Large financiers and central banks are preparing for a new global economic crisis and a possible global war. An expected big crisis is also increasing chances of regional and even global conflicts as the Anglo-Saxon elites will try to use them as a tool of delaying the crisis for themselves and opening new markets through conquering ‘non-democratic states’ and looting their resources.
(Germany and France are currently in a complicated relationship with the USA. Germany openly supports and defends the project Nord Stream 2. Under these circumstances, the imposition of anti-stream sanctions would have interesting counter effects. Punishing the USA for sanctions is complicated and costly, but punishing the US ally in Europe, i.e. Ukraine would be very EU-like.”) The obvious option of revenge: Europe will stop defending the prospects of Ukrainian gas transit after 2020.
The EU sees Ukraine as a priority partner. It supports Ukraine in ensuring a stable, prosperous, and democratic future for its citizens, and unequivocally supports Ukraine’s independence, territorial integrity and sovereignty. Relations between Ukraine and the EU are based on the Ukraine-EU Association Agreement, which affirms Ukraine’s independence and inviolability of borders. The Association Agreement, including its Deep and Comprehensive Free Trade Area (DCFTA), is the main tool for bringing Ukraine and the EU closer together, promoting deeper political ties, stronger economic links and respect for common values. Since 2014, the EU and the European Financial Institutions have mobilised a package of more than €15 billion in grants and loans to support Ukraine’s reform process – the biggest support package in the EU’s history. In 2017, the EU approved visa-free travel for Ukrainians. For more information about EU-Ukraine relations, see here.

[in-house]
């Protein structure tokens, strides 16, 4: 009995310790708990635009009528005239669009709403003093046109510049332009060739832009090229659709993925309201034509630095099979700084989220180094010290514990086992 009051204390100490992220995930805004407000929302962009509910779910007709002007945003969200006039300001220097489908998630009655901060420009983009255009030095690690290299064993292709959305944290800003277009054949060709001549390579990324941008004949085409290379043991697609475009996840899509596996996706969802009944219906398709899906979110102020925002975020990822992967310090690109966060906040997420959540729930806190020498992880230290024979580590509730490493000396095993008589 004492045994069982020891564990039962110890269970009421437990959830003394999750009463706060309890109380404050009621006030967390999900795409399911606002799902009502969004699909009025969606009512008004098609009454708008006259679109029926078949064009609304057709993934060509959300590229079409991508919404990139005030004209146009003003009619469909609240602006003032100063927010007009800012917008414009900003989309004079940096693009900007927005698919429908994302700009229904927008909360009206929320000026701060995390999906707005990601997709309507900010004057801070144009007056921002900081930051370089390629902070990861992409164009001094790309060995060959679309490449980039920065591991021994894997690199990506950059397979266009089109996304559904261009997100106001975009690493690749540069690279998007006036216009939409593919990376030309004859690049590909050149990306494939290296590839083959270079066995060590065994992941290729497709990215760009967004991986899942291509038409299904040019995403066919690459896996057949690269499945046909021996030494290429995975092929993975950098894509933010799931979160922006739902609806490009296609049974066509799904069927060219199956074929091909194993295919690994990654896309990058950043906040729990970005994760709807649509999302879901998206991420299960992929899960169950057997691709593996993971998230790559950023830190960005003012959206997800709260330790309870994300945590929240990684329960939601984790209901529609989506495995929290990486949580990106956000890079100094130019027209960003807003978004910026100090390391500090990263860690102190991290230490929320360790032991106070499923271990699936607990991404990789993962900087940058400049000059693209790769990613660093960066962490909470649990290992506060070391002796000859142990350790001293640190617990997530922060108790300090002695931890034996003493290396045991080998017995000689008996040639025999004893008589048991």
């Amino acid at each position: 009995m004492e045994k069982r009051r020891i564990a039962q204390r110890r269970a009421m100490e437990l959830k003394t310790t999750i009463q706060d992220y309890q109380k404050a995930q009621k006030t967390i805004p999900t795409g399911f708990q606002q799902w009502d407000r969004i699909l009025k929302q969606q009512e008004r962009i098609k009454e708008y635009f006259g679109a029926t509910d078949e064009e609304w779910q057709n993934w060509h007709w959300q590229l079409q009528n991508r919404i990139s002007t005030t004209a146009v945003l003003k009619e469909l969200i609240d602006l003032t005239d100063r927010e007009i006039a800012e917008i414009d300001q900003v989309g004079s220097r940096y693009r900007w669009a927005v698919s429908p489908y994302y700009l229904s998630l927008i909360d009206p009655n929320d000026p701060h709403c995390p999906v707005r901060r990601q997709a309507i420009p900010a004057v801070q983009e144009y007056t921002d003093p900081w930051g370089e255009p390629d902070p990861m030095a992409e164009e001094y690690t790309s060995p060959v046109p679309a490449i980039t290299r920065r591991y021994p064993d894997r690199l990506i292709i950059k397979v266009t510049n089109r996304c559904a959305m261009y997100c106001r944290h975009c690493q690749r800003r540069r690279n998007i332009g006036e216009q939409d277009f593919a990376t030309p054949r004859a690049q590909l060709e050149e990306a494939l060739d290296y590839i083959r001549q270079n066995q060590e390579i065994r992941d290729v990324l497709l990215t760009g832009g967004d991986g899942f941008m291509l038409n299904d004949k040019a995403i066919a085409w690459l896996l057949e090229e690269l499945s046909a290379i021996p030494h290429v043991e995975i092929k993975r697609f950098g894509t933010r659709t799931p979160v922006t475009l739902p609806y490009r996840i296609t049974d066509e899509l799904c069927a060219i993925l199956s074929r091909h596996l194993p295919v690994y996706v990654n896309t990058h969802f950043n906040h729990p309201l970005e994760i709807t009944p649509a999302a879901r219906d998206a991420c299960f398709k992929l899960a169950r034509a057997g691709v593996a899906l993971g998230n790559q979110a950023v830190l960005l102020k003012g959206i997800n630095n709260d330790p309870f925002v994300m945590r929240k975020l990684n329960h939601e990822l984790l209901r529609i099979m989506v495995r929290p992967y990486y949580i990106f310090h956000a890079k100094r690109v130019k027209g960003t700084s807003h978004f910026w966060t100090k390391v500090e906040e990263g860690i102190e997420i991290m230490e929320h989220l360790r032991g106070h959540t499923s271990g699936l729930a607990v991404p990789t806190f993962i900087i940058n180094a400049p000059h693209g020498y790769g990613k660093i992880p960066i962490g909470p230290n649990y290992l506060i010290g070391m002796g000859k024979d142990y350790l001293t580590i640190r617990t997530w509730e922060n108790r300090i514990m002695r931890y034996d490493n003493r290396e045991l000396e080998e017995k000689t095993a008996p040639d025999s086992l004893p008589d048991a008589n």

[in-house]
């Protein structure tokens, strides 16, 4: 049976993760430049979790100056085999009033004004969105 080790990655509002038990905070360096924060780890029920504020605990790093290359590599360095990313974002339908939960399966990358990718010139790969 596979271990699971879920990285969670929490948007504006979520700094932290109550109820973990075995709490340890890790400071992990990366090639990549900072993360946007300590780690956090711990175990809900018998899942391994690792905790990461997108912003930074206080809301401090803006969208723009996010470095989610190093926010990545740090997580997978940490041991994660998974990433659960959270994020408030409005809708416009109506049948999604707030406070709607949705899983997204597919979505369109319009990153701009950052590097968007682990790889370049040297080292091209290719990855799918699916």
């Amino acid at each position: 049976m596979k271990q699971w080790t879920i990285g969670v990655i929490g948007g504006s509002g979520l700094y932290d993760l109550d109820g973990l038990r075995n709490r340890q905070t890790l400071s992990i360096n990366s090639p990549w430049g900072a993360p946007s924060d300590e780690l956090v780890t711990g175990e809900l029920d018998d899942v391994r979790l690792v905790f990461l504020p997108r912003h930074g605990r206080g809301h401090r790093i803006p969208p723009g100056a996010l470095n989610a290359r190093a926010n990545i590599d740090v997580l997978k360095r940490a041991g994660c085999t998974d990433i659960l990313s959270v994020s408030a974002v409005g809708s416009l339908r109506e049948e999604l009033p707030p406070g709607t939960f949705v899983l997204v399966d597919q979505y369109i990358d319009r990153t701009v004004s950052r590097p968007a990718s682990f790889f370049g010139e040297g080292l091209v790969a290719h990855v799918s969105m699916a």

Far from destabilising Ukraine, the EU and its Member States have been actively engaged in seeking a solution to the conflict caused by Russia's annexation of Crimea and military intervention in eastern Ukraine. The EU supports this process and continues to treat the implementation of the Minsk agreements as an absolute priority for Ukraine’s security.